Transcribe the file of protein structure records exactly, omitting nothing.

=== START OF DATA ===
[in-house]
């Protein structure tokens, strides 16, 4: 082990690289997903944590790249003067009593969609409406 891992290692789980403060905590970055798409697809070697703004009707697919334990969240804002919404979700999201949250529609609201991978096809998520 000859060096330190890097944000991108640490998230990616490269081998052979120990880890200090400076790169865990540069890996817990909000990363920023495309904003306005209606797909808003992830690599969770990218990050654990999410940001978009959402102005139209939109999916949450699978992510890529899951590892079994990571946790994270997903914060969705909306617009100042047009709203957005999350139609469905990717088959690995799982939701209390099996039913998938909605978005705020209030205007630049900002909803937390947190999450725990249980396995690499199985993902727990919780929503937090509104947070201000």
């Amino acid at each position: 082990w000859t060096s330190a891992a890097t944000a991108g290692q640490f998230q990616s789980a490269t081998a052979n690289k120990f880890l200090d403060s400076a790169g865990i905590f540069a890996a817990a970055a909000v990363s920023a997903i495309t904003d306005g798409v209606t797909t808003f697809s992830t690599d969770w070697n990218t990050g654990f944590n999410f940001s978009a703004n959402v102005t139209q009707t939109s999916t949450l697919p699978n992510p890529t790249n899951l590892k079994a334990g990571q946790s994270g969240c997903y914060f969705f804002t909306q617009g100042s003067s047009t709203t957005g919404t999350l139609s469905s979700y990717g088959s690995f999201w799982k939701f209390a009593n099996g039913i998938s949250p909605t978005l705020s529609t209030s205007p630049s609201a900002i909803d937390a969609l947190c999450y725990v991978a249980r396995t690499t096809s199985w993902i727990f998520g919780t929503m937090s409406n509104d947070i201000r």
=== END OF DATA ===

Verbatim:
[in-house]
């Protein structure tokens, strides 16, 4: 082990690289997903944590790249003067009593969609409406 891992290692789980403060905590970055798409697809070697703004009707697919334990969240804002919404979700999201949250529609609201991978096809998520 000859060096330190890097944000991108640490998230990616490269081998052979120990880890200090400076790169865990540069890996817990909000990363920023495309904003306005209606797909808003992830690599969770990218990050654990999410940001978009959402102005139209939109999916949450699978992510890529899951590892079994990571946790994270997903914060969705909306617009100042047009709203957005999350139609469905990717088959690995799982939701209390099996039913998938909605978005705020209030205007630049900002909803937390947190999450725990249980396995690499199985993902727990919780929503937090509104947070201000």
């Amino acid at each position: 082990w000859t060096s330190a891992a890097t944000a991108g290692q640490f998230q990616s789980a490269t081998a052979n690289k120990f880890l200090d403060s400076a790169g865990i905590f540069a890996a817990a970055a909000v990363s920023a997903i495309t904003d306005g798409v209606t797909t808003f697809s992830t690599d969770w070697n990218t990050g654990f944590n999410f940001s978009a703004n959402v102005t139209q009707t939109s999916t949450l697919p699978n992510p890529t790249n899951l590892k079994a334990g990571q946790s994270g969240c997903y914060f969705f804002t909306q617009g100042s003067s047009t709203t957005g919404t999350l139609s469905s979700y990717g088959s690995f999201w799982k939701f209390a009593n099996g039913i998938s949250p909605t978005l705020s529609t209030s205007p630049s609201a900002i909803d937390a969609l947190c999450y725990v991978a249980r396995t690499t096809s199985w993902i727990f998520g919780t929503m937090s409406n509104d947070i201000r």